From Korean Outsider in Japan to Prima Ballerina in London

      April 24, 2015 11:07

      Choe Yu-hui is a first soloist with the Royal Ballet in London and the only Korean in the company. She started dancing at the age of five and moved to Paris to train at the Paris Opera Ballet at the age of 14.

      In 2002, when she was 17, Choe won first prize and the contemporary dance prize in the Prix de Lausanne.

      She came to the Royal Ballet that year as a Prix de Lausanne apprentice, and officially joined the company in 2003. In 2006 she was promoted to first artist and to first soloist in 2008. She has steadily built her career with major roles such as Princess Aurora in "Sleeping Beauty" and Gamzatti in "La Bayadère."

      She danced the lead role of Lise in the comical ballet " La Fille Mal Gardée" on Thursday.

      Choe Yu-hui performs "La Bayadère" at the Royal Opera House in London in April 2013. /Corbis

      Born in Fukuoka, Japan, to a Korean family, Choe grew up in a pro-North Korean environment. Only 12 years ago did she change her nationality from North to South Korea.

      "It's something that I find difficult to talk about," she says. "I never had proper registration papers. I was born and raised in Japan but used a Korean name, and I wasn't able to travel anywhere with a North Korean passport."

      The Royal Ballet is famous for its hectic schedule. Christmas and New Year's Day only exist as busy days in the calendar. "My life is colorless and odorless. The only time it shines is when I'm on stage," says Choe, whose daily schedule is fully filled with performance and practice.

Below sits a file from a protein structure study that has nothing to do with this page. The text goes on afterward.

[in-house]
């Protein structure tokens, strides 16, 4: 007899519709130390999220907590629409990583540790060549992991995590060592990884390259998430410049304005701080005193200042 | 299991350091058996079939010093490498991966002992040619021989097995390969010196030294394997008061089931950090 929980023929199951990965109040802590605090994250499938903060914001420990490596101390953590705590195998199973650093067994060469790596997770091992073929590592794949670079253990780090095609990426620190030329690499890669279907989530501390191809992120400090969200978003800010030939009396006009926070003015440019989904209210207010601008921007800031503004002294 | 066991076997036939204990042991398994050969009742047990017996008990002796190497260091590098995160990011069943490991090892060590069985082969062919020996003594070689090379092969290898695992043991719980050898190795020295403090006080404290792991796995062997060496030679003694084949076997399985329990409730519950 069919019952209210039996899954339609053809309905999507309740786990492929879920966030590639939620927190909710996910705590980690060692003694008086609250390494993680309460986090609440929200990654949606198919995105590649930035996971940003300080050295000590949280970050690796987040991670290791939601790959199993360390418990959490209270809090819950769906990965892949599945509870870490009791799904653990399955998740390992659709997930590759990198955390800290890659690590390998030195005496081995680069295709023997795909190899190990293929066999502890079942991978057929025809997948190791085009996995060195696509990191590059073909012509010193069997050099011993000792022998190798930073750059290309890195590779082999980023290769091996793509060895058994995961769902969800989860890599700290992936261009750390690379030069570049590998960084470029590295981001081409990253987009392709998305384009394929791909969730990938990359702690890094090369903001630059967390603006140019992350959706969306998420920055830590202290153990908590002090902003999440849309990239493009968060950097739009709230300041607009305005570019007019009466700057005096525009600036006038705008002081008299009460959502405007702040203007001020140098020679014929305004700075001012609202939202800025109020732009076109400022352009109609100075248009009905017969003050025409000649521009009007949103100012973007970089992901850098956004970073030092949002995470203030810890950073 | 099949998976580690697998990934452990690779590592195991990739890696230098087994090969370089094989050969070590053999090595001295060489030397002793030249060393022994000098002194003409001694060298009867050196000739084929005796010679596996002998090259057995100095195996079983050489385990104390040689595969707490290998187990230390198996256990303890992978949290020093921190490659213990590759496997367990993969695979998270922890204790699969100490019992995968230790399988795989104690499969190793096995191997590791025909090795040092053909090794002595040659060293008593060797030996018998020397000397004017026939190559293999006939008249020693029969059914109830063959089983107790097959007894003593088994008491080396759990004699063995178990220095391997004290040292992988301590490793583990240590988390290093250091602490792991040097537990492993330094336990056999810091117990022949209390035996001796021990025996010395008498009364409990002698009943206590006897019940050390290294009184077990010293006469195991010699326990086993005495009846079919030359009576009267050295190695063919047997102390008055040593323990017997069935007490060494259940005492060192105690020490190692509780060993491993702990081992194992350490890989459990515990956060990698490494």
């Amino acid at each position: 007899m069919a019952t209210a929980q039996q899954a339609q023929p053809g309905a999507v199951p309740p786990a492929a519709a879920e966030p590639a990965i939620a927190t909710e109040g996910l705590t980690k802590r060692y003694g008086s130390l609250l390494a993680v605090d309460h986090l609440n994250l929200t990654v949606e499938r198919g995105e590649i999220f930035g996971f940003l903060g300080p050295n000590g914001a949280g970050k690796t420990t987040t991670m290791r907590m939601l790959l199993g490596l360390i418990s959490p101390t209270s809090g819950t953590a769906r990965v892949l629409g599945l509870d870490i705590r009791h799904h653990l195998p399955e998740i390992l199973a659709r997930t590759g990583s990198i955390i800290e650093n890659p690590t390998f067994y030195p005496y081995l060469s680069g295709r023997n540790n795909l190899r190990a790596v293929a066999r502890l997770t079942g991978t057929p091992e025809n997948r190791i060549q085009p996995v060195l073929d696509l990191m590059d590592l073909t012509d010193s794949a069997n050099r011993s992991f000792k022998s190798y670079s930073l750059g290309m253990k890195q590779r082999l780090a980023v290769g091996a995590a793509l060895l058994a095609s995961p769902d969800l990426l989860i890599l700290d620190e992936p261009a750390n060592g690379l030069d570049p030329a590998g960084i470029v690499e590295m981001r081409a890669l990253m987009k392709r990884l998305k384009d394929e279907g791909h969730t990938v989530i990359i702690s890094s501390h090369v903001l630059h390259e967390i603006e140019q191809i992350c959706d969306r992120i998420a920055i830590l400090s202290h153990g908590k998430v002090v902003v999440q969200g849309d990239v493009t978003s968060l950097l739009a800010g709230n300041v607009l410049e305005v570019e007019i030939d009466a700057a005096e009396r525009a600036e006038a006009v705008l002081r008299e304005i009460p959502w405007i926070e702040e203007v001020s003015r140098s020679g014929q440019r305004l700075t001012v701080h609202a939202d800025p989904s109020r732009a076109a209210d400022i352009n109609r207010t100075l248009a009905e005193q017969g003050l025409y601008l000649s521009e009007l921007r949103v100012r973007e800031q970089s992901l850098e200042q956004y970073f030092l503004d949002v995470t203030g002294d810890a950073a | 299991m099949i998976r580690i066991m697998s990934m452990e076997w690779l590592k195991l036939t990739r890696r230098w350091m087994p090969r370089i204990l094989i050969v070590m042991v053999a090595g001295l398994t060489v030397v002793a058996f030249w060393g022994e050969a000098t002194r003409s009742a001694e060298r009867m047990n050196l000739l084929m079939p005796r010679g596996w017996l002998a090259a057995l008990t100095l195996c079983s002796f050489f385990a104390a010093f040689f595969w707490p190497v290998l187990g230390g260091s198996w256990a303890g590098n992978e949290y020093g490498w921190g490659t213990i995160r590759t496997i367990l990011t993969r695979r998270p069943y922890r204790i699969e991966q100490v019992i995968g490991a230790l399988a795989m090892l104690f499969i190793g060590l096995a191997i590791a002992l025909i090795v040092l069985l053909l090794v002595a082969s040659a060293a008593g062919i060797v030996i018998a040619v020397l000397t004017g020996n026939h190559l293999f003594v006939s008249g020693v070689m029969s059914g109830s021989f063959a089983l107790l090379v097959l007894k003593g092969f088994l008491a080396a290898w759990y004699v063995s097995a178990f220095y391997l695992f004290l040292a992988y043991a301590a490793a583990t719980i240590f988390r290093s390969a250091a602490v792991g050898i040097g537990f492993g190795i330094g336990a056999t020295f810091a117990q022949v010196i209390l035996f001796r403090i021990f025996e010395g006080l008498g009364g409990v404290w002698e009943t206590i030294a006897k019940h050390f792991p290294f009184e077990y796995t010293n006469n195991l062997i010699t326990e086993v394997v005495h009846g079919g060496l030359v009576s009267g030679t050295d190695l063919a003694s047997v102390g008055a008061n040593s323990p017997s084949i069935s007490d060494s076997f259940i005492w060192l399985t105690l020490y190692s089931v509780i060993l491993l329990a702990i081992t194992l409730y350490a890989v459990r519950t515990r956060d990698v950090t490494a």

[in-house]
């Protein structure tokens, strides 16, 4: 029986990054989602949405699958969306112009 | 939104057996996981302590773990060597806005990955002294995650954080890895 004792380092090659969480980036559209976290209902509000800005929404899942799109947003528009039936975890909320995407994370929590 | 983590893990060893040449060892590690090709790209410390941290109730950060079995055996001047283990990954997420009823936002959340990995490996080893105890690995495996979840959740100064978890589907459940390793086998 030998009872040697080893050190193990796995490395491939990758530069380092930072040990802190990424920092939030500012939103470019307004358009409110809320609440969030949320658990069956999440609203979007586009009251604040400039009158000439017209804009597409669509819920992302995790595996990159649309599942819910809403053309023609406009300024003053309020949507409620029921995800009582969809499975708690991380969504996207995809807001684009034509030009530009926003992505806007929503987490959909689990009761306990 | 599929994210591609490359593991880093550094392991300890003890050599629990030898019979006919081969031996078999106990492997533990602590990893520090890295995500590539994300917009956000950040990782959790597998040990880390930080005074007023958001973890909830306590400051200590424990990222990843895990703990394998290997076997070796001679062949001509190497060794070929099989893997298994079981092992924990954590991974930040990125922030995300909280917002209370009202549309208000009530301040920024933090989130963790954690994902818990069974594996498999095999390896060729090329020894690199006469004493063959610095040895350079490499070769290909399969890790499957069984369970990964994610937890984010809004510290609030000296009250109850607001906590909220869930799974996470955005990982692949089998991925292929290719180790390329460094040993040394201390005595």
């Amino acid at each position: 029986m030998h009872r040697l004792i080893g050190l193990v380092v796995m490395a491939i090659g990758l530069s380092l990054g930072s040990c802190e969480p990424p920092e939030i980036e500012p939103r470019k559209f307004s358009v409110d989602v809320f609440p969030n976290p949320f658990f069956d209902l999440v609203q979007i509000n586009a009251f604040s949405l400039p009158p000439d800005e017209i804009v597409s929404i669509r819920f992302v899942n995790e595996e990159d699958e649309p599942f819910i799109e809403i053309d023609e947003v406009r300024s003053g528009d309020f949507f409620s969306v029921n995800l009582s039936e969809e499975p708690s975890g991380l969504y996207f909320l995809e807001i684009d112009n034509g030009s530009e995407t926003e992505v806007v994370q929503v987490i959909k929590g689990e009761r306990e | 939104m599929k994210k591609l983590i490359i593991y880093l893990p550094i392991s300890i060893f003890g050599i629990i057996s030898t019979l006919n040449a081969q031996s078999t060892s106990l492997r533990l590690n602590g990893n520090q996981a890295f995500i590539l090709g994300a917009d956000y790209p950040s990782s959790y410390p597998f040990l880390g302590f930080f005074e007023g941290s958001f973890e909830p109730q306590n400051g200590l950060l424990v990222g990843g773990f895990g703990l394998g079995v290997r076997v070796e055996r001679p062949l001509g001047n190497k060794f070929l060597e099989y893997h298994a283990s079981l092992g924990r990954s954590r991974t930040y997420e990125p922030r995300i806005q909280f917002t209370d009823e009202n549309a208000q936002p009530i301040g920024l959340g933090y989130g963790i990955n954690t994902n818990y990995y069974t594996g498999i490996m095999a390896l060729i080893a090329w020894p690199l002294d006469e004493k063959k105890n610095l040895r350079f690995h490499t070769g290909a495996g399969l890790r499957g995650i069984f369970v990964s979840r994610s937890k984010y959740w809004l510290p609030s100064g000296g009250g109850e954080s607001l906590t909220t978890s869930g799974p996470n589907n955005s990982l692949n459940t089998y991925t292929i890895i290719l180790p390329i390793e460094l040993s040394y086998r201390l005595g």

All she does for recreation is sleeping because "that's the only thing my body wants."

      "Sleeping well, eating well, and not getting injured are the most important things. I came to practice at 9:30 a.m. and went home at 11 p.m. yesterday," she says. "In my lunch break, I often go up to the rooftop of the Opera House and look over London. Do I find my life boring? No, I don't want to waste my energy on other things. All dancers around the world want to come and perform here. I breathe, jump, and dance in this kind of place, so how can I find it boring?"

      She turned 30 this year and she said she likes getting older. "The transient nature of ballet performance makes playing the same role a different experience each time. Time will help me improve."

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